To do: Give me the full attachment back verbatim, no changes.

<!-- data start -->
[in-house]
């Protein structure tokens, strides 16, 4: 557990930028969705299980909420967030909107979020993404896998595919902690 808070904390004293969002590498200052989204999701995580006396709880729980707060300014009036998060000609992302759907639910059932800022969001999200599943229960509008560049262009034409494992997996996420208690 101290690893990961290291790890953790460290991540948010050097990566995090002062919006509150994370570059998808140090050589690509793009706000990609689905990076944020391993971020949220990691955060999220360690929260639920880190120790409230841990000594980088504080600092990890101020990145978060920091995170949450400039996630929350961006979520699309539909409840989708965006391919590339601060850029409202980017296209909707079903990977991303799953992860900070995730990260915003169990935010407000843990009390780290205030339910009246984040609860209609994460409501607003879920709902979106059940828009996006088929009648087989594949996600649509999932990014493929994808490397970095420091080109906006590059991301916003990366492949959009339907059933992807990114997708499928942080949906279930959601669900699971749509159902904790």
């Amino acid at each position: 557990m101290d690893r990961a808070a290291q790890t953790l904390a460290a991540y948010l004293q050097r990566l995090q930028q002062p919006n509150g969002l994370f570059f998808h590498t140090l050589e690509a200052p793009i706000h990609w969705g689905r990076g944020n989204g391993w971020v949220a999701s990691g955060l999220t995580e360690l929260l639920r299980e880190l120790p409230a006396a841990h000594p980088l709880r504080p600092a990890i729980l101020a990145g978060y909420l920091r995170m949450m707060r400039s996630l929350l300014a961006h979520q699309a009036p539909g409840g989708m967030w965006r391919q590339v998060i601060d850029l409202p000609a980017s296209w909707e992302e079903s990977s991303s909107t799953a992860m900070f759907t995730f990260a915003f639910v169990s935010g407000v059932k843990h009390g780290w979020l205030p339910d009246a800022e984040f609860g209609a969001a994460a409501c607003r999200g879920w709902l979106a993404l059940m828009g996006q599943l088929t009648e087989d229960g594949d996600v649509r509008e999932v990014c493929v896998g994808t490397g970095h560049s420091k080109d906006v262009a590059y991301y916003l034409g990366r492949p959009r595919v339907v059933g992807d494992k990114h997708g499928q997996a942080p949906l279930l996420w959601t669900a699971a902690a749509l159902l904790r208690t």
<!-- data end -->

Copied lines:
[in-house]
């Protein structure tokens, strides 16, 4: 557990930028969705299980909420967030909107979020993404896998595919902690 808070904390004293969002590498200052989204999701995580006396709880729980707060300014009036998060000609992302759907639910059932800022969001999200599943229960509008560049262009034409494992997996996420208690 101290690893990961290291790890953790460290991540948010050097990566995090002062919006509150994370570059998808140090050589690509793009706000990609689905990076944020391993971020949220990691955060999220360690929260639920880190120790409230841990000594980088504080600092990890101020990145978060920091995170949450400039996630929350961006979520699309539909409840989708965006391919590339601060850029409202980017296209909707079903990977991303799953992860900070995730990260915003169990935010407000843990009390780290205030339910009246984040609860209609994460409501607003879920709902979106059940828009996006088929009648087989594949996600649509999932990014493929994808490397970095420091080109906006590059991301916003990366492949959009339907059933992807990114997708499928942080949906279930959601669900699971749509159902904790």
């Amino acid at each position: 557990m101290d690893r990961a808070a290291q790890t953790l904390a460290a991540y948010l004293q050097r990566l995090q930028q002062p919006n509150g969002l994370f570059f998808h590498t140090l050589e690509a200052p793009i706000h990609w969705g689905r990076g944020n989204g391993w971020v949220a999701s990691g955060l999220t995580e360690l929260l639920r299980e880190l120790p409230a006396a841990h000594p980088l709880r504080p600092a990890i729980l101020a990145g978060y909420l920091r995170m949450m707060r400039s996630l929350l300014a961006h979520q699309a009036p539909g409840g989708m967030w965006r391919q590339v998060i601060d850029l409202p000609a980017s296209w909707e992302e079903s990977s991303s909107t799953a992860m900070f759907t995730f990260a915003f639910v169990s935010g407000v059932k843990h009390g780290w979020l205030p339910d009246a800022e984040f609860g209609a969001a994460a409501c607003r999200g879920w709902l979106a993404l059940m828009g996006q599943l088929t009648e087989d229960g594949d996600v649509r509008e999932v990014c493929v896998g994808t490397g970095h560049s420091k080109d906006v262009a590059y991301y916003l034409g990366r492949p959009r595919v339907v059933g992807d494992k990114h997708g499928q997996a942080p949906l279930l996420w959601t669900a699971a902690a749509l159902l904790r208690t």